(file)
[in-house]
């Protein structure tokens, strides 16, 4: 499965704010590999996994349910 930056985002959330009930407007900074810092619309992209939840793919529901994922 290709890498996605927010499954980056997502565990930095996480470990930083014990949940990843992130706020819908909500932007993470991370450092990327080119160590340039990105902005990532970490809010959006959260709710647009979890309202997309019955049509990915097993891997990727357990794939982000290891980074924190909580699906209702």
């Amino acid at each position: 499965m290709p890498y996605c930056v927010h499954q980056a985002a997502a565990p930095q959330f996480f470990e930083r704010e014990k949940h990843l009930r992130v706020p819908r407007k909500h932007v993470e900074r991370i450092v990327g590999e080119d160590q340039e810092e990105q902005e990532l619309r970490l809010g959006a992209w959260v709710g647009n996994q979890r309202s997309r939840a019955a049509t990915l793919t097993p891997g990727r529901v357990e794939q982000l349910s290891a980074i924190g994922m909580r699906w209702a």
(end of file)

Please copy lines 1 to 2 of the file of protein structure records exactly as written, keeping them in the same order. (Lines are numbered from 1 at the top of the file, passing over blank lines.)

[in-house]
């Protein structure tokens, strides 16, 4: 499965704010590999996994349910 930056985002959330009930407007900074810092619309992209939840793919529901994922 290709890498996605927010499954980056997502565990930095996480470990930083014990949940990843992130706020819908909500932007993470991370450092990327080119160590340039990105902005990532970490809010959006959260709710647009979890309202997309019955049509990915097993891997990727357990794939982000290891980074924190909580699906209702």